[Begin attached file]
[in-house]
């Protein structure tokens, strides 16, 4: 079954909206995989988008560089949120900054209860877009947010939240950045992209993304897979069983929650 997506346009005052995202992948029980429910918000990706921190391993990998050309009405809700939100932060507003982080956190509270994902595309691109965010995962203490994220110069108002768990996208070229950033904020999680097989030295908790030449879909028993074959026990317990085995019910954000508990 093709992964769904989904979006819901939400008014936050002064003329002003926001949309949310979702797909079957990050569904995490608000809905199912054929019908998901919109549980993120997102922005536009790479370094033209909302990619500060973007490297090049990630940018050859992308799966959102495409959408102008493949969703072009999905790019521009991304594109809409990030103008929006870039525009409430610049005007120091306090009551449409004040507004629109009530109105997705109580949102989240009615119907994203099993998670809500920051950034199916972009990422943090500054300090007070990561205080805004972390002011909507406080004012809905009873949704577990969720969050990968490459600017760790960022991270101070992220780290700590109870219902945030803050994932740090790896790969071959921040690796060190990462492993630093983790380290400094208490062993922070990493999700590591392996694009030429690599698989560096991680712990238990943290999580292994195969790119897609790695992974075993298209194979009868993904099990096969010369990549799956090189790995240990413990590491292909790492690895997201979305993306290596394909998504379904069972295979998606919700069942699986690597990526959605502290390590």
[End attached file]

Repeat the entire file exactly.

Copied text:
[in-house]
């Protein structure tokens, strides 16, 4: 079954909206995989988008560089949120900054209860877009947010939240950045992209993304897979069983929650 997506346009005052995202992948029980429910918000990706921190391993990998050309009405809700939100932060507003982080956190509270994902595309691109965010995962203490994220110069108002768990996208070229950033904020999680097989030295908790030449879909028993074959026990317990085995019910954000508990 093709992964769904989904979006819901939400008014936050002064003329002003926001949309949310979702797909079957990050569904995490608000809905199912054929019908998901919109549980993120997102922005536009790479370094033209909302990619500060973007490297090049990630940018050859992308799966959102495409959408102008493949969703072009999905790019521009991304594109809409990030103008929006870039525009409430610049005007120091306090009551449409004040507004629109009530109105997705109580949102989240009615119907994203099993998670809500920051950034199916972009990422943090500054300090007070990561205080805004972390002011909507406080004012809905009873949704577990969720969050990968490459600017760790960022991270101070992220780290700590109870219902945030803050994932740090790896790969071959921040690796060190990462492993630093983790380290400094208490062993922070990493999700590591392996694009030429690599698989560096991680712990238990943290999580292994195969790119897609790695992974075993298209194979009868993904099990096969010369990549799956090189790995240990413990590491292909790492690895997201979305993306290596394909998504379904069972295979998606919700069942699986690597990526959605502290390590």